One of the North End’s most famous residential properties is on the market.
44 Hull St., commonly known as “The Spite House” and “The Skinny House,” was listed for $1,200,000 Monday. The two-bedroom, one-bathroom Italianate property, which measures 1,165 square feet and spans four floors, is known as one of the best-preserved examples of the North End’s wood-frame houses. But what the beloved property lacks in square footage it makes up for in character.
“The house lives larger than the square footage,” said Carmela Laurella and Travis Sachs of CL Properties, the listing agents. “It just feels much larger when you’re there.”
The entrance is tucked away on the side. On the first floor, the full kitchen has stainless-steel appliances and stone counters. There is also a Juliet balcony in the living area overlooking the backyard. On the second floor, the main living/TV area overlooks Copp’s Hill Burying Ground, part of the Freedom Trail.
The full bathroom, which features a deep soaking tub and stunning blue tiling, is also on the second floor and so are the washer and dryer.
The second bedroom is located on the third floor and features a pair of built-in bunk beds. There’s also a comfortable sitting area by the window. Another floor up is the primary bedroom, which also has its own living area and custom closet.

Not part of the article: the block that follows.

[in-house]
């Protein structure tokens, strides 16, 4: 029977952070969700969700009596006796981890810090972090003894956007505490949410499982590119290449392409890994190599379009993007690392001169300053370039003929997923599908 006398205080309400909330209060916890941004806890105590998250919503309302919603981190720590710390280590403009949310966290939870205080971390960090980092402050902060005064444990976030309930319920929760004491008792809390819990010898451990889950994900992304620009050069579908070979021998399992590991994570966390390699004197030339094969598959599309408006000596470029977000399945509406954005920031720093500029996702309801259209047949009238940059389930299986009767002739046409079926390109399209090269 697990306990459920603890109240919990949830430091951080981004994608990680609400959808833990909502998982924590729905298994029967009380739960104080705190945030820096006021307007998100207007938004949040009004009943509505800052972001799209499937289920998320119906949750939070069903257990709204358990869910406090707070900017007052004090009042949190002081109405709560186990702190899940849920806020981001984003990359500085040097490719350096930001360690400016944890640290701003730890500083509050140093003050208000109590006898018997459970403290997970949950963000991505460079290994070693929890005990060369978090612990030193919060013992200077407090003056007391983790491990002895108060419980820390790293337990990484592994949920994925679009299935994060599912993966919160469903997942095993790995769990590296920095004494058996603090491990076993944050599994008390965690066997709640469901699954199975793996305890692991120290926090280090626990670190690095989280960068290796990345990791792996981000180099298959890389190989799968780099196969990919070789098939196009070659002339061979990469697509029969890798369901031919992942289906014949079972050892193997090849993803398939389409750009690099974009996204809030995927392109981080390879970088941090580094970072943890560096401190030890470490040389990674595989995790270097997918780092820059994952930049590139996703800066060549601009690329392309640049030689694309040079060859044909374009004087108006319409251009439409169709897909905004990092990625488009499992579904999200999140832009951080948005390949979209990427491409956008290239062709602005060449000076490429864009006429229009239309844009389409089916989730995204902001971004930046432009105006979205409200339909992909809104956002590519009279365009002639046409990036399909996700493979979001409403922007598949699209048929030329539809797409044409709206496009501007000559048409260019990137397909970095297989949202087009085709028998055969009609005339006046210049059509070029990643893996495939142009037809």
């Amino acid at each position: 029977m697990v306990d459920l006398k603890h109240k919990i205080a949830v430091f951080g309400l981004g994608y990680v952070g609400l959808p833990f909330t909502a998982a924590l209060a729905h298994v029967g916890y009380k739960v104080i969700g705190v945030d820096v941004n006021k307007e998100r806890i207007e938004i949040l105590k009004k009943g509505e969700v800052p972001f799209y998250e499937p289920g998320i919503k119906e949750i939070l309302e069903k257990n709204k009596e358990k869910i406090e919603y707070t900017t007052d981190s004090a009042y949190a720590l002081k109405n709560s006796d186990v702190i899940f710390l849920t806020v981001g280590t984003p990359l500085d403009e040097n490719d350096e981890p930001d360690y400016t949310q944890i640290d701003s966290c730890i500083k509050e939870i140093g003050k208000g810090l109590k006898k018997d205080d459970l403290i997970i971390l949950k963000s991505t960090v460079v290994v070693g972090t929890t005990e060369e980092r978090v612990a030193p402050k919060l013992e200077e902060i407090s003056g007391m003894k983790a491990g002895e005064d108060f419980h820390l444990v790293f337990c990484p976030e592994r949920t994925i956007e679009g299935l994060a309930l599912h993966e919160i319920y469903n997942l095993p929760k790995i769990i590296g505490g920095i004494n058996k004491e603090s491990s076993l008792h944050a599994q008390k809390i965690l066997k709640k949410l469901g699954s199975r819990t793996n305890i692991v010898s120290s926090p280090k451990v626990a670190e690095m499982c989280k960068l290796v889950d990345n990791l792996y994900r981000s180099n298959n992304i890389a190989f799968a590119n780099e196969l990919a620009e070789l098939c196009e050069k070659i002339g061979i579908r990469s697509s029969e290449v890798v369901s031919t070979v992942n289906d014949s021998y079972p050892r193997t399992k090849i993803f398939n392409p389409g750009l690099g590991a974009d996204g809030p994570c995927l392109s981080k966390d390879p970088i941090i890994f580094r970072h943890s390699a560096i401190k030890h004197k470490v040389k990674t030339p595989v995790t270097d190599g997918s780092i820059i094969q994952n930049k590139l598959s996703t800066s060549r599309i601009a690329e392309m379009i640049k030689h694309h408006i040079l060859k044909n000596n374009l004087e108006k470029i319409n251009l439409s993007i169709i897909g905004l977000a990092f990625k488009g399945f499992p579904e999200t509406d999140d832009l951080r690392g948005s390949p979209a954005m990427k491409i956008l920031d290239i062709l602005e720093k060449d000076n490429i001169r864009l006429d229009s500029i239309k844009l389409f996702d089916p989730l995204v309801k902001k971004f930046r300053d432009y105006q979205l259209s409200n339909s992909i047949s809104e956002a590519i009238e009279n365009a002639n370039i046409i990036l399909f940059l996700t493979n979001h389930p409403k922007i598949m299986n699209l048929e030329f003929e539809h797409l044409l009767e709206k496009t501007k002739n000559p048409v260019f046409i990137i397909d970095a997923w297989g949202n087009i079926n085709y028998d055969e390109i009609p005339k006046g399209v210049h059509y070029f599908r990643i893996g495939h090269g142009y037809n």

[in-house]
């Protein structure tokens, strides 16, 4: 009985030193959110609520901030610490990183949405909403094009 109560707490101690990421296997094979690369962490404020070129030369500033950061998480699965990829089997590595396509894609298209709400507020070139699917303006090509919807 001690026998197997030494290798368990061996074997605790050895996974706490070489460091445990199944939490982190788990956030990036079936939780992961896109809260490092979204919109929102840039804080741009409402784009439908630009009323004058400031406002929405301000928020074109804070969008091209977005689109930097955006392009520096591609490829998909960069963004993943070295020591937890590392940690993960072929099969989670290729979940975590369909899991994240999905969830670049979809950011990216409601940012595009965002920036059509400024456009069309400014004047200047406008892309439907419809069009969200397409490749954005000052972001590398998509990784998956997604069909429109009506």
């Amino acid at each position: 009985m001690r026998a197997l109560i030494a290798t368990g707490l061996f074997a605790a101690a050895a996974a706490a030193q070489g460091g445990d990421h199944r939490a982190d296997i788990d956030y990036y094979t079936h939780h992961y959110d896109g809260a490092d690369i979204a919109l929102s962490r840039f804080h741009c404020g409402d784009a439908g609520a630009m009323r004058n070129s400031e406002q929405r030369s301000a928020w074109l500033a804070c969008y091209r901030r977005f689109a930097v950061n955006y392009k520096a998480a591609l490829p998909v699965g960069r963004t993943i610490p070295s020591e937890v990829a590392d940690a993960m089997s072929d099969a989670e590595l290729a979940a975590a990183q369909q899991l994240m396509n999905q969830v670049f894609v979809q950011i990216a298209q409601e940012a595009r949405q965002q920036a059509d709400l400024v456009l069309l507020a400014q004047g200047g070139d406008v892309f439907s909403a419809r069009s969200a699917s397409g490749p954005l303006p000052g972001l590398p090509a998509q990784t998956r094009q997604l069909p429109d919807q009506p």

From here a stairway leads up to the roof deck, which offers stunning views of the North End and the waterfront. The home, which sits on 0.01 of an acre, also offers hardwood flooring, recessed lighting, custom tile work, motorized window treatments, and a basement.
Particularly attractive is the home’s outdoor space in the back, complete with a brick patio.
There are conflicting reports on the year of the home’s construction. A wooden plaque that hangs out front lists the year as 1862, while the historic property database MACRIS notes the building’s construction year as 1857. City records cite 1890, the listing agents said, noting that the date is probably incorrect.
The reasoning behind the home’s identification as a “spite house,” built intentionally to block natural light and impede ventilation for a neighboring building, is also disputed. When the property was on the market in 2017, the reported legend was that two brothers inherited a chunk of land when their father died. One of the brothers was a soldier, and while he was serving his country, the other brother built a house that took up most of the lot. To spite his brother, the soldier built a narrow home on the sliver of land that was left, blocking his sibling’s view and sunshine, Boston.com reported.
Since then, the house has become a home for all sorts of North End residents.
“There’s been families, roommates in this house, single people, couples. It’s been rented, been Airbnb’d,” Sachs said. “It has every single asset that you could want out of real estate.”
Another bonus: Since the property is a single-family home, a rarity in the North End, the owner won’t have to deal with condo restrictions.